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out of the blue aggression

June 30th, 2008, 03:25 PM
Sorry in advance this is sooo long: :o

I've had my 7 month old dachshund, Zoe, for two months. There's been a bit of nipping but nothing crazy and now less and less, and never snappy with strange people just a couple of dogs and growly if my kids over maul her. She obeys me quite well, and generally stops growling or barking as soon as I correct her ('leave it', 'that's enough', or 'close it' if she's starting to use her teeth).

A couple of nights ago I was waiting in front of a video store (not right by the door) with her while my daughter was inside. Zoe was on leash, and barked at two men, calmed down when I told her to. Not intense barking, either. Then a man walked right by her, she was lying down completely calm and she didn't even blink. Then an elderly woman walked by in a sari. The woman was halfway past Zoe, and Zoe jumped up and totally lost it. Not just barking, but snarling and snapping and lunging, utterly ballistic. And she wouldn't calm down for a good while. Even after I picked her up she was still trying to dive over my shoulder to try to get at the woman (but not trying to hurt me in any way.) The woman was sweet, tiny, and unassuming, and she didn't even look at or acknowledge the dog when she walked by.

My nine year old son said Zoe was barking at an elderly lady in a sari a few weeks ago (but he forgot to mention it at the time.)

So pop dog analysis might assume that Zoe has had some reason to develop fear aggression against older women wearing saris (maybe abused at her previous home?). Be that as it may, what do I do now? If I hadn't had Zoe on a short leash, I'll bet we'd be dealing with a lawsuit right now, it was that bad. The people were just this side of suing as it was.

So for now avoid women in saris. Geez, and children of any sort just in case? I'm not impressed with having a dog that has one tiny screw loose, and no warning signs either (I was looking right at Zoe, she went from tongue lolling zero to full on sixty in a second). We've thought of wearing saris and floppy slides around the house to acclimate her (I remember my cat went primal growling nuts when I wore wolf ears at halloween one year). I don't know if that would be much help, though.

The sari wearing population in our city is pretty high, in some neighbourhoods more than others, but we don't generally run into any saris on our regular morning/evening walk routes. Ethically how can I socialize my dog to elderly women in saris and still keep everybody safe and happy?

Otherwise, Zoe is happy and healthy and smart.

June 30th, 2008, 05:51 PM
Pups go through periods where different things startle or scare them. Hopefully she'll grow out of it, but you could ask for help from a trainer to see if there's anything you can do to help it along.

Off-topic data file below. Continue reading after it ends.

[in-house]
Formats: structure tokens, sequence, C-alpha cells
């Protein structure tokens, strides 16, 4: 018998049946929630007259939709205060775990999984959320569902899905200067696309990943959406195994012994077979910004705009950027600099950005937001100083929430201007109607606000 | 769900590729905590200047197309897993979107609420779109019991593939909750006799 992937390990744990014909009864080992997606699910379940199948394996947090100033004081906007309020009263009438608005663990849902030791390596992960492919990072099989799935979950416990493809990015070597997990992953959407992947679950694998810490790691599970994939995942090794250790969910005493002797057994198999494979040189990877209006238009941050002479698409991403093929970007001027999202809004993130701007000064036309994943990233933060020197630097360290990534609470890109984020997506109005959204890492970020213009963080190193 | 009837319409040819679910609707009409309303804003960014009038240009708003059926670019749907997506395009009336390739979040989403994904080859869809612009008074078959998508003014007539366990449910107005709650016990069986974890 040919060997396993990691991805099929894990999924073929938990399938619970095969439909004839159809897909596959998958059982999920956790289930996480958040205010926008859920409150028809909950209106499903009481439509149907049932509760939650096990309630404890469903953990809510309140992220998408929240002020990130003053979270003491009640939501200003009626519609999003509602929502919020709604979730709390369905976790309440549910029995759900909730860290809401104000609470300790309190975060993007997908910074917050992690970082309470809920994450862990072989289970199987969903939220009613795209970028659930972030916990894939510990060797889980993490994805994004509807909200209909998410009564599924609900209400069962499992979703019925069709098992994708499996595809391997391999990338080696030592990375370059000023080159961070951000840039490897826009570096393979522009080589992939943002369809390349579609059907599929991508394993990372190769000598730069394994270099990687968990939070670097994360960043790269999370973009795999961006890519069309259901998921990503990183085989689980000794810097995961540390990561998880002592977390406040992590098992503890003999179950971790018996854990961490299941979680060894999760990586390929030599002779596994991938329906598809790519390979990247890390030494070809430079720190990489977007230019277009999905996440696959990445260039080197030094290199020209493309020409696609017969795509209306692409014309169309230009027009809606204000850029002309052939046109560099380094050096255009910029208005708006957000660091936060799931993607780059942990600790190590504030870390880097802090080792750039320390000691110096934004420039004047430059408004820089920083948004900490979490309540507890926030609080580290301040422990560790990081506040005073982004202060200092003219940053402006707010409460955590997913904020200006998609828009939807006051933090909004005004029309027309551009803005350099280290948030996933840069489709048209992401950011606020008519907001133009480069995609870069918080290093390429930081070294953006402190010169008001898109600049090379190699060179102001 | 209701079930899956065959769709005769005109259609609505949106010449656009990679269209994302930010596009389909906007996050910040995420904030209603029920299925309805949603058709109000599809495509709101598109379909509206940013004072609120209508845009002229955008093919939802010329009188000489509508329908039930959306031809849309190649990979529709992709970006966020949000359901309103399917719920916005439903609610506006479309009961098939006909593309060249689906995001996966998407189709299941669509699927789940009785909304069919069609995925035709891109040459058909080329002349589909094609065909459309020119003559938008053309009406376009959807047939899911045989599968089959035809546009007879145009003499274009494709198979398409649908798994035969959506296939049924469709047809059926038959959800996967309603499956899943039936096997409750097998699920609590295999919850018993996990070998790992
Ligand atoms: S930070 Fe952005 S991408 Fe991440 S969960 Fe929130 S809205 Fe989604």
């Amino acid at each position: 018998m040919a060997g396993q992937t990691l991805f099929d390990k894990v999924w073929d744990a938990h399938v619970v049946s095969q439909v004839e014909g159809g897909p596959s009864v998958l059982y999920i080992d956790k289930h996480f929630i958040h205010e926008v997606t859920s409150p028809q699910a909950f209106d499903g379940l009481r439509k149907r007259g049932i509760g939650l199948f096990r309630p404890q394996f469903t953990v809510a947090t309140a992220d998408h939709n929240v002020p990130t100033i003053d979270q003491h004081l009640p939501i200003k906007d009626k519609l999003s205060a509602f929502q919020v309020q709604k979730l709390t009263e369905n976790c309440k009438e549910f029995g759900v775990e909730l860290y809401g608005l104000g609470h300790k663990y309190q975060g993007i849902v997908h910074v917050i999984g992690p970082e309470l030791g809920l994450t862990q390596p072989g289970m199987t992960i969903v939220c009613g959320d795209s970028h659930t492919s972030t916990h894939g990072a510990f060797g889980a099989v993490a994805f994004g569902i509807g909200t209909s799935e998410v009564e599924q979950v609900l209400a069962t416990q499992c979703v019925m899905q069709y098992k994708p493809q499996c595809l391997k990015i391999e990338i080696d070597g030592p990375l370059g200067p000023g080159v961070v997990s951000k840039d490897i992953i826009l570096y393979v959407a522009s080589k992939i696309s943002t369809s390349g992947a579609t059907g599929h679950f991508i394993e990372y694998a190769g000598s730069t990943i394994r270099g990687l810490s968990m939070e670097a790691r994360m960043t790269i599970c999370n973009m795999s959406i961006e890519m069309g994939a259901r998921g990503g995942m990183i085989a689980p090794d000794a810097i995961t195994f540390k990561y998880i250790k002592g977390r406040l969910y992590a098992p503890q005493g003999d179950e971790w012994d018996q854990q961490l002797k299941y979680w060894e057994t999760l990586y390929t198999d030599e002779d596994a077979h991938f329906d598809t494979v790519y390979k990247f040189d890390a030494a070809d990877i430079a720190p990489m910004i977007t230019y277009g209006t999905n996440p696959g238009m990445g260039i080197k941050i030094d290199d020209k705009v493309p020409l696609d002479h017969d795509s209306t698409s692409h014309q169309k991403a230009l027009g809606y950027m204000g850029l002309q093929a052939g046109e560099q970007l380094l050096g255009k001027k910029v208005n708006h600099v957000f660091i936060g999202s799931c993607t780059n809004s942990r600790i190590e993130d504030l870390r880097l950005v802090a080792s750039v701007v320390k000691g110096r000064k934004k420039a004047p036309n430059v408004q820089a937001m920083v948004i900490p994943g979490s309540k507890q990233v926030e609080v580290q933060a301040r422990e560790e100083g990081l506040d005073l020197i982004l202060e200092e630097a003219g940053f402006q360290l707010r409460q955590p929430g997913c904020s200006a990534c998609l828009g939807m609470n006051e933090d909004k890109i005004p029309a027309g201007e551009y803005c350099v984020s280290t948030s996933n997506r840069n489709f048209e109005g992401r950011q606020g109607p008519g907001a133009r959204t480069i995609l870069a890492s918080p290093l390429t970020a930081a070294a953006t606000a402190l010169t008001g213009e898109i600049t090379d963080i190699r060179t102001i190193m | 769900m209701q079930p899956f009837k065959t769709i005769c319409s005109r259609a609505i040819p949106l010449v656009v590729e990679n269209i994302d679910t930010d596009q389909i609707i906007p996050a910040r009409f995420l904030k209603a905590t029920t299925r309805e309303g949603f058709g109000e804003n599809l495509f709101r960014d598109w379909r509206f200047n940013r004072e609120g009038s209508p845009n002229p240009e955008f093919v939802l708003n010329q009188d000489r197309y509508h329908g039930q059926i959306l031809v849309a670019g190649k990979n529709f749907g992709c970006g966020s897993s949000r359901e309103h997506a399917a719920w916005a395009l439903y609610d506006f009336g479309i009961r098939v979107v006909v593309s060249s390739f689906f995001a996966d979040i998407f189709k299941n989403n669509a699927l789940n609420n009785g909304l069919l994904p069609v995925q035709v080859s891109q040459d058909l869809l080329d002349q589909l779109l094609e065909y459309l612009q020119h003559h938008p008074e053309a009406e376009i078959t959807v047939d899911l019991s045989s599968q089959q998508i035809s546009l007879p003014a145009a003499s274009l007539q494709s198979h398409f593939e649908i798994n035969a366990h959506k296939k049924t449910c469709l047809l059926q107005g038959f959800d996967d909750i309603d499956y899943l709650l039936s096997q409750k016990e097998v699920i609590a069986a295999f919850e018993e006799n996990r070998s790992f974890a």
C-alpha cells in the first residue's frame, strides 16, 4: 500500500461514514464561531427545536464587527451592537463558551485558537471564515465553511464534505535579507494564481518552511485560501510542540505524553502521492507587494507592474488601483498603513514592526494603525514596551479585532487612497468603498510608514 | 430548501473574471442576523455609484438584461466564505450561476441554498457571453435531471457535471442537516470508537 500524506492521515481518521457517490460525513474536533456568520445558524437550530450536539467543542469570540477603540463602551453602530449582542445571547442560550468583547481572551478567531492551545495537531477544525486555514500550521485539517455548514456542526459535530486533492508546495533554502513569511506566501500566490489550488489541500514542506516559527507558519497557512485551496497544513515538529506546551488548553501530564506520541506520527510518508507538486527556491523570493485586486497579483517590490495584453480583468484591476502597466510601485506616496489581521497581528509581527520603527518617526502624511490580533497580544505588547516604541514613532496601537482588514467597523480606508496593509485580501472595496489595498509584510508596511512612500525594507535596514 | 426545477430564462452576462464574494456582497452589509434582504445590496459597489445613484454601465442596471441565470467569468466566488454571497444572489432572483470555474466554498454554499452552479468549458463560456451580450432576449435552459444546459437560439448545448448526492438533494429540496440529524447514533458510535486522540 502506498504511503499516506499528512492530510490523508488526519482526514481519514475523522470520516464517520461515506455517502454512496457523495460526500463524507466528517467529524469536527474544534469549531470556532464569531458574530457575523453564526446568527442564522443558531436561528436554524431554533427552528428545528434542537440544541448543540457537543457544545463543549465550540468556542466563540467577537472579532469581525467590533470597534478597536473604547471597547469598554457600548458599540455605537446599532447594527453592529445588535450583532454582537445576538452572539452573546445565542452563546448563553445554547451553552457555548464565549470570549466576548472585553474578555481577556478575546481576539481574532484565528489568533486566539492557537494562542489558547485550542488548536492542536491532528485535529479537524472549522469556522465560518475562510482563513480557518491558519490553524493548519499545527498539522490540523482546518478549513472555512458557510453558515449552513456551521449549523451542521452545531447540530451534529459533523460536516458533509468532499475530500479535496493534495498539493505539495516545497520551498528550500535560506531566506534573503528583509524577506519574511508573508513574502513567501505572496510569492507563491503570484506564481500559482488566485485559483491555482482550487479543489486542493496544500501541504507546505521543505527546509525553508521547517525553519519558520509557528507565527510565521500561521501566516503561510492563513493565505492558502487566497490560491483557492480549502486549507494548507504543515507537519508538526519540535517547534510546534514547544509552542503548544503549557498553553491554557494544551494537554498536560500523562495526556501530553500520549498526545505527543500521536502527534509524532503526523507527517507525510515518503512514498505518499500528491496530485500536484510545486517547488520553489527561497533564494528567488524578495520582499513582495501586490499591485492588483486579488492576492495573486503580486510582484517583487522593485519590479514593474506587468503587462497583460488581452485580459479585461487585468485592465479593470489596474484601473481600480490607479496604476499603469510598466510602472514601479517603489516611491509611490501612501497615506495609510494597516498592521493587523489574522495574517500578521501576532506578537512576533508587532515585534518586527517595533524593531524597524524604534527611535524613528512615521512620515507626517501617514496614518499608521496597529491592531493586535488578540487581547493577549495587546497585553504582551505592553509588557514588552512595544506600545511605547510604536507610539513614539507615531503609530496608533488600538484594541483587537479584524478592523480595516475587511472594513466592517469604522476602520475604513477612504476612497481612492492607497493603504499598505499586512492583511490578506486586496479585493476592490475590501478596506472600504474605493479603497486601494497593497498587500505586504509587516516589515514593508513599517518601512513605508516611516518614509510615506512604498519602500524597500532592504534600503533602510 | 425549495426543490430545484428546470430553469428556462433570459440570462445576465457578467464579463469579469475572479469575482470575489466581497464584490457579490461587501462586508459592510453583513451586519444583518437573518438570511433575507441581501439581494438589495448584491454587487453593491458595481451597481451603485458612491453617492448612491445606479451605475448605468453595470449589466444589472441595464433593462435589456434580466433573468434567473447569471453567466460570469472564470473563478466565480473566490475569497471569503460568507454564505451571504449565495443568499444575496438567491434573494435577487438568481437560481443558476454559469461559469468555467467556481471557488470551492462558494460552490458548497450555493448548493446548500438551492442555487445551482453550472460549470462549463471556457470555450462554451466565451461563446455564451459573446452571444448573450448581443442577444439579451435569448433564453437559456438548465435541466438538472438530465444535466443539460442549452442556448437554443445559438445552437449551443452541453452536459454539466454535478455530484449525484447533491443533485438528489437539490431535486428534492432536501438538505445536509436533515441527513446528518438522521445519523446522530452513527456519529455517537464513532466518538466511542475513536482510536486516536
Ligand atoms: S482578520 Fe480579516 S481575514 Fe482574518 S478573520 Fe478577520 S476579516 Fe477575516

July 21st, 2008, 05:11 PM
You seem to have a good plan, possum : )

It's possible something unfortunate may have happened with a woman wearing a sari in the past, or it may just be a random spook as it grows up. The important thing is to socialize it and be firm when such things happen.

good luck ! :thumbs up

July 21st, 2008, 05:21 PM
wearing the hats in the house does sound like an awfully good idea.

give that a shot for sure.

July 31st, 2008, 08:35 AM
My big dog had issues with any type of hat and would sit as far from them as possible and bark and growl. We let her sniff everything that makes her do that and it seems to curb it. She's alright with the hat thing now but, any new object that enters her viewpoint she needs to investigate or else she drives you nuts. Maybe you should get a sari just to get the dog use to seeing them. It might be the dog will grow out of it but, familiarizing her with that particular object may help too.

August 4th, 2008, 07:59 AM
This is an interesting one. I have nothing against saris BTW and I do not believe that a woman wearing a sari is the issue.

I have a little excercise for you if you wish to try it.

Have someone that is not familiar with the dog to wear anything that is flowy and airy. Have the person walk past you and your dog in the same manner as this woman. Watch the behaviour and let me know what happens.

Based on the response, we can try something else or we will know what is causing the behaviour. There is an excercise that can be done to stop this from happening. I can share this with you once you let me know what happened with the excercise above.